Greg Kaufmann gives a run-down of a busy upcoming week on Capitol Hill:
The Rest of the Week
The House and Senate negotiated a final budget resolution Monday night and will vote on it this week. It includes “reconciliation instructions” which would allow healthcare and education legislation to pass the Senate with a simple majority rather than the filibuster-proof 60 votes. It should be fun to watch the histrionics of Republican Sen. Judd Gregg as he does a 180 from his days in the Majority and claims that reconciliation will basically bring down the Republic. (Jon Stewart had a blast with this earlier this month — worth checking out at the 05:05 mark.)
President Obama’s $83 billion war supplemental will also be taken up in Senate Appropriations when Secretary Clinton and Secretary Gates testify on Thursday. The bill includes nearly $76 billion for the military and approximately $7 billion for diplomatic efforts and foreign aid.
The supplemental is sure to be a topic that comes up when the Congressional Progressive Caucus (CPC) and its 77 members meet with President Obama today — many members oppose the escalation. Another focus likely will be on the Caucus’ determination to only support a healthcare reform bill that includes a public plan option (like Medicare). CPC Co-Chairs — Reps. Raúl Grijalva and Lynn Woolsey — recently wrote a letter to Obama outlining that commitment along with the chairs of the Black, Hispanic, and Asian and Pacific American Caucuses.
In other CPC news… the fourth forum in a six-part series on Af-Pak policy will be held this morning at 10:00. It’s good to see the Caucus ahead of the curve in its commitment to hearings and exploring alternatives.
On credit card reform, the House will take up a bill that — like the Dodd bill in the Senate — seems largely designed to allow legislators to tell constituents they took action while avoiding real reform that takes on the banks. I think Senator Bernie Sanders has it exactly right as he continues to fight for an interest rate cap of 15 percent — the same limit that has applied to credit unions for decades. Last week Sanders asked people to write him about their dealings with the credit card companies — he’s posting some responses online and will read others on the Senate floor. He’s received over 1,000 emails and wants more from people all over the country. Fellow-Vermonter and CPC member — Rep. Peter Welch — along with CPC members John Tierney and Maurice Hinchey will introduce an amendment to the House bill to cap rates at 18 percent.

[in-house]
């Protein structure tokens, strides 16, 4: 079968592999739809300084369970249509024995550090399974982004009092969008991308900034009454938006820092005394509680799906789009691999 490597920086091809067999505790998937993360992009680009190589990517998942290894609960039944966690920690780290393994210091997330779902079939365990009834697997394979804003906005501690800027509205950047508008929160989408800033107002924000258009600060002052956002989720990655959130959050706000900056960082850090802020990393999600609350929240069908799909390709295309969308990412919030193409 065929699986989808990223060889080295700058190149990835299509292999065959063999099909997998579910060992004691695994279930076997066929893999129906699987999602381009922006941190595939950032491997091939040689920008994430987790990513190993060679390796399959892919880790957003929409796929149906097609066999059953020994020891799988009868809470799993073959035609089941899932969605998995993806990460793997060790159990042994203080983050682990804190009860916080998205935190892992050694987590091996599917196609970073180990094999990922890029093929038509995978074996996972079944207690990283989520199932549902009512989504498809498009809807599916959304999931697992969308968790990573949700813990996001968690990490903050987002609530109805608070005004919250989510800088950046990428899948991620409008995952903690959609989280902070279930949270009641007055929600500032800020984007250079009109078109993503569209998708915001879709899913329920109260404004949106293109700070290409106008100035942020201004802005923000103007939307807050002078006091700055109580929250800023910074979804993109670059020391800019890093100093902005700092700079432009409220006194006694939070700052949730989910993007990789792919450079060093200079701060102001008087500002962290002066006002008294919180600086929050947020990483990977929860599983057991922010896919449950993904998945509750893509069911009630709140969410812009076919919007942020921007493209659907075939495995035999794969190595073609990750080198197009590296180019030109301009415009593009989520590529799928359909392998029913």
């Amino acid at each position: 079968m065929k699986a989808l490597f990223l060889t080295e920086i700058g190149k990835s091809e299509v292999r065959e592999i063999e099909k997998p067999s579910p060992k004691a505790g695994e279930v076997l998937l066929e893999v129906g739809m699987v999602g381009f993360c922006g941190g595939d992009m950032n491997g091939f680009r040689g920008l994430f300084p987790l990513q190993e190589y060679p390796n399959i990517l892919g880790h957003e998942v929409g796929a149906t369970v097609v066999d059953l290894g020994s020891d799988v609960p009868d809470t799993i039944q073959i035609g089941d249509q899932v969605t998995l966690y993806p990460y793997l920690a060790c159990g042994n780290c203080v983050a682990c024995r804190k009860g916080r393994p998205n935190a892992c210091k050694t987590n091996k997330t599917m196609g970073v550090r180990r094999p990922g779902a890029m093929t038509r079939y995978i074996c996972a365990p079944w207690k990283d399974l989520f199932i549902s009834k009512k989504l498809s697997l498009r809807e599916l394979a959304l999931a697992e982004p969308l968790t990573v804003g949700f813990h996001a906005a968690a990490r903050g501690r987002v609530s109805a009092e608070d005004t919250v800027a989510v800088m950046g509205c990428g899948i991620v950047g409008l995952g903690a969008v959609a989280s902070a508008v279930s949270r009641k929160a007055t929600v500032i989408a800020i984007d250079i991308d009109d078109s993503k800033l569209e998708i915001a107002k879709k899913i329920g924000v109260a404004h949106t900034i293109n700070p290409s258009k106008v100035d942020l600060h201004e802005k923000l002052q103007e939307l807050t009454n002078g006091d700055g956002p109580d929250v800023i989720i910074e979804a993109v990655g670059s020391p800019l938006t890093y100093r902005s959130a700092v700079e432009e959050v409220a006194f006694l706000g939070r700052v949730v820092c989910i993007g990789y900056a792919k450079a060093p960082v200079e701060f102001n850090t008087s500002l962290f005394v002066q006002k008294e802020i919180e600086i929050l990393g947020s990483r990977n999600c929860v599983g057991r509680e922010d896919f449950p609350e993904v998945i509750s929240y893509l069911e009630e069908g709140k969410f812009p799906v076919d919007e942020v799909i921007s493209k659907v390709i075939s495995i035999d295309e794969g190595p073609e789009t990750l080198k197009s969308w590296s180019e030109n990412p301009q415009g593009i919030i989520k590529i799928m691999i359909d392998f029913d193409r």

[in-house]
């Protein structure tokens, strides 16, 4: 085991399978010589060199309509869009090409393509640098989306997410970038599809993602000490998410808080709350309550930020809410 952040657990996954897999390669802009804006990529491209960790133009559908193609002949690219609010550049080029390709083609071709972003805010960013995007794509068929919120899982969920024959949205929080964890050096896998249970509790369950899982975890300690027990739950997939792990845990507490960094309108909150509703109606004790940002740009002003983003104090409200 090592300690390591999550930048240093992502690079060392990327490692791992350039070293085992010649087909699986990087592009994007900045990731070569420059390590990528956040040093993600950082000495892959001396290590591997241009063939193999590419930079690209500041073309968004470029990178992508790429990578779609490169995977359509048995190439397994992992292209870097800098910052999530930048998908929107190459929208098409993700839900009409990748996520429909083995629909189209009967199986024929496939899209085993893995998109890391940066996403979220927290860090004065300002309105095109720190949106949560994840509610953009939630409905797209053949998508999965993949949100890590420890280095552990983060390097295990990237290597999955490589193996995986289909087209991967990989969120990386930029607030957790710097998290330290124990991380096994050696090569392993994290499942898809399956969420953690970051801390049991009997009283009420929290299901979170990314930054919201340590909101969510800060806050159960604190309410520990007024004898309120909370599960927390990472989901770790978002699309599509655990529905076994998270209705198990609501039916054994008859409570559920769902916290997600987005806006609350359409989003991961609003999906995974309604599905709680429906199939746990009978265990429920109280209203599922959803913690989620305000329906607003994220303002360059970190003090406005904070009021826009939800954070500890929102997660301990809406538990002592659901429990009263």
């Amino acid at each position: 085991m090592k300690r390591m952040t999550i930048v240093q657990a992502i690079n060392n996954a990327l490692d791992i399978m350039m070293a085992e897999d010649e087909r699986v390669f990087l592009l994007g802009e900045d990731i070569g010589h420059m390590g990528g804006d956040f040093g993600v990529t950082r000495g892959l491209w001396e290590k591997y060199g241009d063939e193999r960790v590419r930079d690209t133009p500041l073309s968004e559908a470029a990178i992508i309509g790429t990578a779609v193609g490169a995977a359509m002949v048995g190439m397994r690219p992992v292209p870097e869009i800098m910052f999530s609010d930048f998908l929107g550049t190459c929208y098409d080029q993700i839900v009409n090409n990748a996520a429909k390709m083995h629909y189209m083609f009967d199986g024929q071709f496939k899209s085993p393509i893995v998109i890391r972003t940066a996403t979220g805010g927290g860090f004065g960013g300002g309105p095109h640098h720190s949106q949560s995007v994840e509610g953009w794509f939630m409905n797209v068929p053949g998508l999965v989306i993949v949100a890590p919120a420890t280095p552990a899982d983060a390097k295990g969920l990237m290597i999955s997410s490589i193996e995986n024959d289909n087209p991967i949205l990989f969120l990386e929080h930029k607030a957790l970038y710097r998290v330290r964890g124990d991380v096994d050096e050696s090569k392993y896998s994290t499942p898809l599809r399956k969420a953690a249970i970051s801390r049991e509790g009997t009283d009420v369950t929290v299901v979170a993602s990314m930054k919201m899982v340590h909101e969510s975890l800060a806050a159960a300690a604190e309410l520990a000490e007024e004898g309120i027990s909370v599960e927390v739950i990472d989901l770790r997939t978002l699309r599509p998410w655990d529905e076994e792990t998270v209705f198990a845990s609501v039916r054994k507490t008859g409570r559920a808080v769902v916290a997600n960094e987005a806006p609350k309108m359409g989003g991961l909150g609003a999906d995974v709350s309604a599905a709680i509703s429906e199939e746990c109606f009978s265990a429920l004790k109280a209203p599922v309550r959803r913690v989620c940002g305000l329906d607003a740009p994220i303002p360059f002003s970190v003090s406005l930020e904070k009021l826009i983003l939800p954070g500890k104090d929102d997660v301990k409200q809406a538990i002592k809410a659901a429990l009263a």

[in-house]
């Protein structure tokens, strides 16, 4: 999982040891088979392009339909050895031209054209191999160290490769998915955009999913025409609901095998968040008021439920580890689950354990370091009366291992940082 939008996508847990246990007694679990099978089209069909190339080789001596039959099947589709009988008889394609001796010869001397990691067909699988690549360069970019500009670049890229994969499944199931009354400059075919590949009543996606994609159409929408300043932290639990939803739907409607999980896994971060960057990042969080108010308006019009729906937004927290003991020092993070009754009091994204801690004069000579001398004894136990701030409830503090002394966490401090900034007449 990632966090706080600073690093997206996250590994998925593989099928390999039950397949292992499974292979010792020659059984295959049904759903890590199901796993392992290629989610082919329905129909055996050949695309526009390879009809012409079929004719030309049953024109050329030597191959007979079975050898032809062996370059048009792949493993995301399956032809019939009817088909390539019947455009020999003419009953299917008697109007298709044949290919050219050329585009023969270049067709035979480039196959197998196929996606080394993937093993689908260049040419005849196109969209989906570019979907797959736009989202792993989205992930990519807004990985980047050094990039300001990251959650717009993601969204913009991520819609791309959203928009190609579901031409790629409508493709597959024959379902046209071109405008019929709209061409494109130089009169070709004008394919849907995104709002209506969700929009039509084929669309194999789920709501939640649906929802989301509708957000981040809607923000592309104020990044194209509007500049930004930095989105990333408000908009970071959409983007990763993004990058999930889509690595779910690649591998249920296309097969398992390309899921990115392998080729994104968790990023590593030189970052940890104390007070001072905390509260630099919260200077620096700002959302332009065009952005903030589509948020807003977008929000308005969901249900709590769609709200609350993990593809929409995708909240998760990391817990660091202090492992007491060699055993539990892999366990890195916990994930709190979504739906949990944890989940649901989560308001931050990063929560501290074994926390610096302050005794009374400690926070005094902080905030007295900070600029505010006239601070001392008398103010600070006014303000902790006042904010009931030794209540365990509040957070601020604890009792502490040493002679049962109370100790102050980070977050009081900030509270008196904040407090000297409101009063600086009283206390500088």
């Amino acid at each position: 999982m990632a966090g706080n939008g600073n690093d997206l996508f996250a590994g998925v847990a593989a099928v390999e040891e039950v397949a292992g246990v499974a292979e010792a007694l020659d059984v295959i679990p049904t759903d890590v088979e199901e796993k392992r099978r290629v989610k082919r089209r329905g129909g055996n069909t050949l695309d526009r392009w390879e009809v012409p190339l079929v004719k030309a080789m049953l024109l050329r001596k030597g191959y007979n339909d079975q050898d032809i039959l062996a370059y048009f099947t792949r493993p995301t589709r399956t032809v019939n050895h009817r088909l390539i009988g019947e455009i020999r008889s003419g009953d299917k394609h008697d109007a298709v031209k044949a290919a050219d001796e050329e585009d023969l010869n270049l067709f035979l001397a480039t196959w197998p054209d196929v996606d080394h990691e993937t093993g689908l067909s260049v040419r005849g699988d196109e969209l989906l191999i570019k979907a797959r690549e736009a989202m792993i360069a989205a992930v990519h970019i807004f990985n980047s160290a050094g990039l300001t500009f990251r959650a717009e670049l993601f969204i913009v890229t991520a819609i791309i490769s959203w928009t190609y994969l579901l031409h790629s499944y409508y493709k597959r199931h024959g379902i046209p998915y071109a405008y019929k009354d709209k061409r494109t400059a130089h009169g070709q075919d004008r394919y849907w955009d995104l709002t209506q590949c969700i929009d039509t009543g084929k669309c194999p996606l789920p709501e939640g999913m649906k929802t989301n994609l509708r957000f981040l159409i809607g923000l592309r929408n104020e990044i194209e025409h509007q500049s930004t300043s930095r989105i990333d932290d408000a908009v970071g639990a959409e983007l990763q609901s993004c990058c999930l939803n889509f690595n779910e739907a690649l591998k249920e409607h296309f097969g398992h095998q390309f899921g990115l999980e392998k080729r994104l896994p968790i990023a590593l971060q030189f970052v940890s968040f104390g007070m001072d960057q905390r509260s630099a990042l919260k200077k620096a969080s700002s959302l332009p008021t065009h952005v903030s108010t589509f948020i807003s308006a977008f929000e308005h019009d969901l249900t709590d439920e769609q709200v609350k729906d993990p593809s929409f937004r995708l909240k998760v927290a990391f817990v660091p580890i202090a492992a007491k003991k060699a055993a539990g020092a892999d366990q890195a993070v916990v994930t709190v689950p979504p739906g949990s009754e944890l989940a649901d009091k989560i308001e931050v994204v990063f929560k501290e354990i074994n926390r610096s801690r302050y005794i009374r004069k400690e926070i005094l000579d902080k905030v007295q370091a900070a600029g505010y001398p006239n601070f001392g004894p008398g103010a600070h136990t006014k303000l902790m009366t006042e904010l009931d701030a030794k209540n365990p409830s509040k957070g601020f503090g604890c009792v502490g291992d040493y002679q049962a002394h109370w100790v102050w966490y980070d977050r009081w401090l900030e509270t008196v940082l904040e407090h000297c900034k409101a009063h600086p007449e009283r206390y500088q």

Senator Dick Durbin continues this week to try to win over banks and credit card unions in order to allow bankruptcy judges to modify the principals of mortgages. The longer this goes on, the more infuriating it is that loan modifications are done on a voluntary basis by banks. (Even though modifications are better for both homeowners and the banks than foreclosure.)
Speaking of banks sucking… Sen. Chuck Schumer is holding his first hearing on immigration reform this Thursday. The star witness? Former Fed Chairman Alan Greenspan. According to CongressDaily Greenspan will “assess the economic impact of [immigration] legislation.” In his opening statement Schumer should explain why the American people should trust Greenspan to assess the economic impact of anything.
Other notable happenings on the Hill…. Pakistan-Afghanistan envoy Richard Holbrooke will testify about the Administration’s Pakistan strategy before the House Foreign Affairs and Senate Foreign Relations committees on Wednesday and Thursday, respectively. The House Armed Services Committee will also hear from Administration officials on Wednesday regarding counterinsurgency efforts with Pakistan. The House (Select) Intelligence Committee will receive a closed briefing on Afghanistan the next day.
Workplace safety gets a fresh start after eight years in the wilderness. The Senate HELP Committee looks at incentives for workplace safety, and the House Education and Labor Committee holds two hearings — on OSHA penalties as deterrents to safety violations and improving OSHA enforcement.
Wednesday there is a Senate Judiciary hearing on “Restoring Fairness to Federal Sentencing: Addressing the Crack-Powder Disparity“. It’s great to see this still on the radar — but haven’t there been a ton of hearings on this? It’s disappointing that this isn’t a markup of an actual bill that takes corrective action. On the other hand, the same committee will markup the “State Secrets Protection Act” and “Improving Assistance to Domestic and Sexual Violence Victims Act“.
Finally, a hearing on the VA Meeting Veterans’ Mental Health Needs… The House Financial Services Committee will once again markup a Predatory Lending Bill (it did so last session as well but the Senate failed to act)…. Representatives of 16 nations responsible for 80 percent of the world’s greenhouse gas emissions gather in DC to try to get a jump on curbing climate change…. On Wednesday, President Obama will hold a prime time news conference marking his 100th day in office.
Of course both the House and Senate will hold hearings on the federal response to the Swine Flu, surgical masks optional.